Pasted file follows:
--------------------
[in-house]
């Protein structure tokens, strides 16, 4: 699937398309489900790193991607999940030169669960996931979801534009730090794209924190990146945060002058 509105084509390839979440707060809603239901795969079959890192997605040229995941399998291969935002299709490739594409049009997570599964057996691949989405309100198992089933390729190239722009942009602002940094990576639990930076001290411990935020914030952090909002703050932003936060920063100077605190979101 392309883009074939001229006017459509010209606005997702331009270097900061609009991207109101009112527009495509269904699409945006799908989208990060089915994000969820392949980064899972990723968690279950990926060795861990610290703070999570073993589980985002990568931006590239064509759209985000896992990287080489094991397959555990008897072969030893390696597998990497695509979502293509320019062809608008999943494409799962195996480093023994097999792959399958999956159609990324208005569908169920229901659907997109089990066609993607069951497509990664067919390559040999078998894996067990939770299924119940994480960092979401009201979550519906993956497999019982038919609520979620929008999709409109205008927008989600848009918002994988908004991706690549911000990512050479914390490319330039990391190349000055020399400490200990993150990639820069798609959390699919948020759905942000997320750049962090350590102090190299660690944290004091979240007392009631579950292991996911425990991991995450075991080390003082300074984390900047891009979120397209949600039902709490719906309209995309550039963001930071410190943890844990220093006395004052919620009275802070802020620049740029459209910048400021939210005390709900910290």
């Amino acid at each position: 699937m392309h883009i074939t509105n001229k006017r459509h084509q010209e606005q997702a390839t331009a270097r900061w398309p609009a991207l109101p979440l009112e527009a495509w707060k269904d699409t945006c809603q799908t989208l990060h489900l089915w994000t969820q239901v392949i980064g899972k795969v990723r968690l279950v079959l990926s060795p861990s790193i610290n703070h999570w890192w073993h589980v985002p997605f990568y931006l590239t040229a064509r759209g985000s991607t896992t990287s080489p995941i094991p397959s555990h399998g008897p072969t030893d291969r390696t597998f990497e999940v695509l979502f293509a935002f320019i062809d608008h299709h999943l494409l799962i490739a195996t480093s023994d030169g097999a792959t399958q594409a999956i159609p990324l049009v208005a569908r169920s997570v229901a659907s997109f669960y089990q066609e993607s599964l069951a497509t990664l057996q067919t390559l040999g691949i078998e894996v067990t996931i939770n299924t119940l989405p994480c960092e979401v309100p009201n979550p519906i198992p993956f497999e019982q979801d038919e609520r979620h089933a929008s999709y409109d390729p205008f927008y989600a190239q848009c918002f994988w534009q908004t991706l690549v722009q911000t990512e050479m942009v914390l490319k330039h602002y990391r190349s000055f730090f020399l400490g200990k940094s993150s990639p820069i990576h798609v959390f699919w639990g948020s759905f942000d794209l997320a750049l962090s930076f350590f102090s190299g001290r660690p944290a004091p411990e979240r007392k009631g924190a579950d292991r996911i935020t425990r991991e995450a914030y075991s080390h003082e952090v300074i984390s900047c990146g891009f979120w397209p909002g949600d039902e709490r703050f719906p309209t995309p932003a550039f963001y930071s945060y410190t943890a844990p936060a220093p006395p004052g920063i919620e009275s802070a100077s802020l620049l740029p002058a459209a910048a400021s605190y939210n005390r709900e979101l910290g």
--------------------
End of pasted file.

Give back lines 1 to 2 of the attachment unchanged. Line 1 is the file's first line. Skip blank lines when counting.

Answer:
[in-house]
């Protein structure tokens, strides 16, 4: 699937398309489900790193991607999940030169669960996931979801534009730090794209924190990146945060002058 509105084509390839979440707060809603239901795969079959890192997605040229995941399998291969935002299709490739594409049009997570599964057996691949989405309100198992089933390729190239722009942009602002940094990576639990930076001290411990935020914030952090909002703050932003936060920063100077605190979101 392309883009074939001229006017459509010209606005997702331009270097900061609009991207109101009112527009495509269904699409945006799908989208990060089915994000969820392949980064899972990723968690279950990926060795861990610290703070999570073993589980985002990568931006590239064509759209985000896992990287080489094991397959555990008897072969030893390696597998990497695509979502293509320019062809608008999943494409799962195996480093023994097999792959399958999956159609990324208005569908169920229901659907997109089990066609993607069951497509990664067919390559040999078998894996067990939770299924119940994480960092979401009201979550519906993956497999019982038919609520979620929008999709409109205008927008989600848009918002994988908004991706690549911000990512050479914390490319330039990391190349000055020399400490200990993150990639820069798609959390699919948020759905942000997320750049962090350590102090190299660690944290004091979240007392009631579950292991996911425990991991995450075991080390003082300074984390900047891009979120397209949600039902709490719906309209995309550039963001930071410190943890844990220093006395004052919620009275802070802020620049740029459209910048400021939210005390709900910290």